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‘Music is a reflection of everything. And it’s universal. Like you can hear somebody from across the world, another country. You don’t even know them, but they’re in your own back yard, you know?’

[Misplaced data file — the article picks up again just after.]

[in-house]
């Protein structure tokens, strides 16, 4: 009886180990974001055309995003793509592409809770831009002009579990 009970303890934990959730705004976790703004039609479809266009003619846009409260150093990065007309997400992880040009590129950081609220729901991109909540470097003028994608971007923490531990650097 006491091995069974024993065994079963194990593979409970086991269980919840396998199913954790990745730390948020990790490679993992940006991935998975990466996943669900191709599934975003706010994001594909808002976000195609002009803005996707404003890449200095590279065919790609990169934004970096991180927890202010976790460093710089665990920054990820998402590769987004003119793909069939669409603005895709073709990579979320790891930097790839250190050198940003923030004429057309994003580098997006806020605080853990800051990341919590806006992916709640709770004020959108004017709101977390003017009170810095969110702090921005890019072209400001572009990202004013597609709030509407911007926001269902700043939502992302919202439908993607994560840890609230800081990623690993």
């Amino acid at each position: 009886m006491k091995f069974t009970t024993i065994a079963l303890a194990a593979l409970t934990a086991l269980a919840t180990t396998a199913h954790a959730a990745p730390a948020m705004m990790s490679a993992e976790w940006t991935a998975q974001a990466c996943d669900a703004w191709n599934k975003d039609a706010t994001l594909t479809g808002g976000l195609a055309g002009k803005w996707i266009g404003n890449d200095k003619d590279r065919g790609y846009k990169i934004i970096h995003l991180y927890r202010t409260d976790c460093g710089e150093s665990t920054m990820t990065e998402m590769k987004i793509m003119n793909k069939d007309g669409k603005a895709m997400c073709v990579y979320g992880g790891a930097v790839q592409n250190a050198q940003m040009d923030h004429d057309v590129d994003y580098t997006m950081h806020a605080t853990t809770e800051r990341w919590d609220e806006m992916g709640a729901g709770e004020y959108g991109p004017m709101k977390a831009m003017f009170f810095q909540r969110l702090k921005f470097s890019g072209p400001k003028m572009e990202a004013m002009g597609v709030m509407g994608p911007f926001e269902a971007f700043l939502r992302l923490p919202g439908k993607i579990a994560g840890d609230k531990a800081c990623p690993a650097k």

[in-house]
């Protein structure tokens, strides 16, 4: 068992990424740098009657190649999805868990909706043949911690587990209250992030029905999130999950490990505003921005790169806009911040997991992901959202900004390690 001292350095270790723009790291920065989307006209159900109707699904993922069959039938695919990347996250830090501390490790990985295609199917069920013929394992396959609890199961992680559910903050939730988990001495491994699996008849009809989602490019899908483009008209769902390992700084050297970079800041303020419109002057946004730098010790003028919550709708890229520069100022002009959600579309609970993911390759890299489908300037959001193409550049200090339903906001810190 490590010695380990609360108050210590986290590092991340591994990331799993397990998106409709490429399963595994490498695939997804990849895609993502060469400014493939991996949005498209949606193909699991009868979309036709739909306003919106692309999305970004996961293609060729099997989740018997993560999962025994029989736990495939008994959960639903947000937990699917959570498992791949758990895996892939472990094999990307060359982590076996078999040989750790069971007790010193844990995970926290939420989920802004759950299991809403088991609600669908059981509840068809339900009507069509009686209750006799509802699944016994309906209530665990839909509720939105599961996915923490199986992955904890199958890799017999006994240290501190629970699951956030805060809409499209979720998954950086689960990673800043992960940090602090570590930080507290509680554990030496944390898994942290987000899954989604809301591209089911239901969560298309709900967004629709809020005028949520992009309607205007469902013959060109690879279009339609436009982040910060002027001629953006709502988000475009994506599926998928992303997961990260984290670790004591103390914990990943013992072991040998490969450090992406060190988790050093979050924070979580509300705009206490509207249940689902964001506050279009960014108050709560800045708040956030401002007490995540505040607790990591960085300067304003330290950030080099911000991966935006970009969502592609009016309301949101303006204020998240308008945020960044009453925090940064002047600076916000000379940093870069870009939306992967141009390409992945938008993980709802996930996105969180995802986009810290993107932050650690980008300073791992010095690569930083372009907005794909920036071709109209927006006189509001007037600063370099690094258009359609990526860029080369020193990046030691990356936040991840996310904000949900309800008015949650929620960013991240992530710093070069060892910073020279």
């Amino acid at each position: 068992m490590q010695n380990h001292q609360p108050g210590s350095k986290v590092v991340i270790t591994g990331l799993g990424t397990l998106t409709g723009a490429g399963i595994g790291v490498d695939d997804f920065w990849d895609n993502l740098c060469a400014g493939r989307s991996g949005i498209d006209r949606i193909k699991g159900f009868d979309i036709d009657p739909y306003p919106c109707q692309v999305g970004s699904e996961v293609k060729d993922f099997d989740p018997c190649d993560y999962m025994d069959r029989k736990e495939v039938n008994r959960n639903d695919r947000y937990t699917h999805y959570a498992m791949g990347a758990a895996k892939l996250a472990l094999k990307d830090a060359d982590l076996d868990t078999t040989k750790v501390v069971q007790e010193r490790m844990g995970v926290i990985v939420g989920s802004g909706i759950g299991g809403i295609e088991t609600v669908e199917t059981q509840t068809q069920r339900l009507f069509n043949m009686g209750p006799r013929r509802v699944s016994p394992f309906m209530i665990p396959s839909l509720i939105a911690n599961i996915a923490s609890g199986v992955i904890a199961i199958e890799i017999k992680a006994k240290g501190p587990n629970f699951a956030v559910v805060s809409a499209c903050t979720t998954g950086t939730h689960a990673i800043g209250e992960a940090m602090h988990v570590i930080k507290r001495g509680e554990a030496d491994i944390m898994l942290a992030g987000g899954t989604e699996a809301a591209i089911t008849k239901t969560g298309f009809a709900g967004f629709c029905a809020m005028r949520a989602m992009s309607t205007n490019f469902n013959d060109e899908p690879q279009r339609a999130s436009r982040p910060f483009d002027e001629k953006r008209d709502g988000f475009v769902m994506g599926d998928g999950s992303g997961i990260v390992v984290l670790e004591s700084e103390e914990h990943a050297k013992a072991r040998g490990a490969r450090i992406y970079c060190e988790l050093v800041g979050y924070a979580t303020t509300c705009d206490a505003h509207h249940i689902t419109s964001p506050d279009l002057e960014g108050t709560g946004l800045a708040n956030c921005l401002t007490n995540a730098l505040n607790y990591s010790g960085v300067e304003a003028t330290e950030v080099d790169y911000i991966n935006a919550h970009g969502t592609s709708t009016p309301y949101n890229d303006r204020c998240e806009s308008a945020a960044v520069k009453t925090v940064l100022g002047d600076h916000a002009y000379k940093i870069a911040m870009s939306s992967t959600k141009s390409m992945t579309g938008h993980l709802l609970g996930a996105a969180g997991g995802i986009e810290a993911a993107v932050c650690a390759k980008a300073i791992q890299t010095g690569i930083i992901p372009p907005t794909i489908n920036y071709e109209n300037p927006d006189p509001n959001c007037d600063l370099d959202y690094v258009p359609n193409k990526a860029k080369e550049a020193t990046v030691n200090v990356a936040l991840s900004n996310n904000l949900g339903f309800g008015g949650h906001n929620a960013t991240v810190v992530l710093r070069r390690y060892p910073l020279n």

Eric Dolphy’s public career in jazz was regrettably short. Having gained his early musical experience in the vicinity of Los Angeles, his birth-place, he first came to public notice when he joined the Chico Hamilton quintet in the late 1950’s. (He plays flute in Hamilton’s sequence in the film Jazz on A Summer’s Day.) With this group he arrived in New York where he allied himself enthusiastically with the jazz avant-garde. He had met Ornette Coleman earlier and admitted that Coleman had taught him ‘a direction’ while denying any more direct influence. Parenthetically one should note that the greater part of Dolphy’s playing seems to be related to a chordal base and that he rarely, if ever, makes use of Coleman’s ‘pantonal’ method. Like Cecil Taylor, however, Dolphy seemed intent upon extending jazz tonality to its farthest possible limits.
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